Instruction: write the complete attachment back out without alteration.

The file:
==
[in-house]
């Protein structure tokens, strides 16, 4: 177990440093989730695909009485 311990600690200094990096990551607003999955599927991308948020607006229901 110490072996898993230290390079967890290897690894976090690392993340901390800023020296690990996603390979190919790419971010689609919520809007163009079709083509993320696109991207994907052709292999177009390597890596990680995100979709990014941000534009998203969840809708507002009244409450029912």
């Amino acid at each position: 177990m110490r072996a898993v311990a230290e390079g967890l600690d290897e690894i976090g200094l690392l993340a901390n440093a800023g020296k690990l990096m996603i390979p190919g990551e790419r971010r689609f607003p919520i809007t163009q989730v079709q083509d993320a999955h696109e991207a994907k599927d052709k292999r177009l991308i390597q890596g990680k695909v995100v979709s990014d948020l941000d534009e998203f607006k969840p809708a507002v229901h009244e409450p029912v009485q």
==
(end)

[in-house]
């Protein structure tokens, strides 16, 4: 177990440093989730695909009485 311990600690200094990096990551607003999955599927991308948020607006229901 110490072996898993230290390079967890290897690894976090690392993340901390800023020296690990996603390979190919790419971010689609919520809007163009079709083509993320696109991207994907052709292999177009390597890596990680995100979709990014941000534009998203969840809708507002009244409450029912």
């Amino acid at each position: 177990m110490r072996a898993v311990a230290e390079g967890l600690d290897e690894i976090g200094l690392l993340a901390n440093a800023g020296k690990l990096m996603i390979p190919g990551e790419r971010r689609f607003p919520i809007t163009q989730v079709q083509d993320a999955h696109e991207a994907k599927d052709k292999r177009l991308i390597q890596g990680k695909v995100v979709s990014d948020l941000d534009e998203f607006k969840p809708a507002v229901h009244e409450p029912v009485q």